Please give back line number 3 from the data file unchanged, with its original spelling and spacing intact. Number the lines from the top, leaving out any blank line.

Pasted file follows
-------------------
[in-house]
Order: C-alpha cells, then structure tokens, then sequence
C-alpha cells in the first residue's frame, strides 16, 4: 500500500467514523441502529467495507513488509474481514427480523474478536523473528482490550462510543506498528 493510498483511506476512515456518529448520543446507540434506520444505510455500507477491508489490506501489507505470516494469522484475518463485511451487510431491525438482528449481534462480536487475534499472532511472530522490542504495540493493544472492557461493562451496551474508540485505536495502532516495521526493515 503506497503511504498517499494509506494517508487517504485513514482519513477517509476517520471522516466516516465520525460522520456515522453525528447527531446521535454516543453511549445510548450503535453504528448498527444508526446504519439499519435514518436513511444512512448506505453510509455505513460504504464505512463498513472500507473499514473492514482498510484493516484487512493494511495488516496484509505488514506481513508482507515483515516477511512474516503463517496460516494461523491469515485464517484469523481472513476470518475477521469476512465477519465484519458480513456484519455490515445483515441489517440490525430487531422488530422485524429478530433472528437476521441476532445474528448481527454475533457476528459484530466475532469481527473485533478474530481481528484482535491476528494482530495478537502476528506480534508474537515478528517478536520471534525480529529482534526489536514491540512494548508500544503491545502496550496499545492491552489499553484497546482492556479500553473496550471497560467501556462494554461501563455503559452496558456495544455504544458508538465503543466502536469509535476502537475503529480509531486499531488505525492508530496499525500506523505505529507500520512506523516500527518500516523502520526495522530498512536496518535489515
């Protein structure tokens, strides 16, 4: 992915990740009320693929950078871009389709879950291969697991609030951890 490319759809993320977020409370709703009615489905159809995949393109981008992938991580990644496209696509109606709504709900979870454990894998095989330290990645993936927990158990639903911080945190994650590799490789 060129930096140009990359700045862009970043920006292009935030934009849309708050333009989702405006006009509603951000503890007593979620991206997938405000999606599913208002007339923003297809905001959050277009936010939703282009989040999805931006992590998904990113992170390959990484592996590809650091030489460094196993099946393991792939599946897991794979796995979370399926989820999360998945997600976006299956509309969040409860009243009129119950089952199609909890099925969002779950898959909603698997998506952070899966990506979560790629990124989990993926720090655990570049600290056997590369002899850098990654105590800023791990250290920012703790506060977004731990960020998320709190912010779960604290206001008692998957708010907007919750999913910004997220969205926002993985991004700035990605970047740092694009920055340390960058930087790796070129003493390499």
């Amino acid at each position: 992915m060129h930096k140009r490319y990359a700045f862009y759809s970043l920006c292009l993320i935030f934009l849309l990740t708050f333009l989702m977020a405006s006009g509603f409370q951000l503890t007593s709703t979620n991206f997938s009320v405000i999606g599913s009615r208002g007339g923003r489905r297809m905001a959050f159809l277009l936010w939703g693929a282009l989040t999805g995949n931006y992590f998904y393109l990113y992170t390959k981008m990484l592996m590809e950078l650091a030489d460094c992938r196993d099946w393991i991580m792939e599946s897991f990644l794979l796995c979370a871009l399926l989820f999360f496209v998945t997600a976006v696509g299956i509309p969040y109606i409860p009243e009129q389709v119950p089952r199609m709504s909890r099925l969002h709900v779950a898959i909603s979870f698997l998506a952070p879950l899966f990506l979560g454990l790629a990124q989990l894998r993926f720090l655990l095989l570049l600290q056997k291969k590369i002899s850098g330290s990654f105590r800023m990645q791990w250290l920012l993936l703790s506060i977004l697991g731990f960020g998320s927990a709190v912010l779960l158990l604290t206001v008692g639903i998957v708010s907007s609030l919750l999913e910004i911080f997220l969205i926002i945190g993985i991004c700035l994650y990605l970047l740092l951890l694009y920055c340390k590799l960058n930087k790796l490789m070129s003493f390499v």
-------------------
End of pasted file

C-alpha cells in the first residue's frame, strides 16, 4: 500500500467514523441502529467495507513488509474481514427480523474478536523473528482490550462510543506498528 493510498483511506476512515456518529448520543446507540434506520444505510455500507477491508489490506501489507505470516494469522484475518463485511451487510431491525438482528449481534462480536487475534499472532511472530522490542504495540493493544472492557461493562451496551474508540485505536495502532516495521526493515 503506497503511504498517499494509506494517508487517504485513514482519513477517509476517520471522516466516516465520525460522520456515522453525528447527531446521535454516543453511549445510548450503535453504528448498527444508526446504519439499519435514518436513511444512512448506505453510509455505513460504504464505512463498513472500507473499514473492514482498510484493516484487512493494511495488516496484509505488514506481513508482507515483515516477511512474516503463517496460516494461523491469515485464517484469523481472513476470518475477521469476512465477519465484519458480513456484519455490515445483515441489517440490525430487531422488530422485524429478530433472528437476521441476532445474528448481527454475533457476528459484530466475532469481527473485533478474530481481528484482535491476528494482530495478537502476528506480534508474537515478528517478536520471534525480529529482534526489536514491540512494548508500544503491545502496550496499545492491552489499553484497546482492556479500553473496550471497560467501556462494554461501563455503559452496558456495544455504544458508538465503543466502536469509535476502537475503529480509531486499531488505525492508530496499525500506523505505529507500520512506523516500527518500516523502520526495522530498512536496518535489515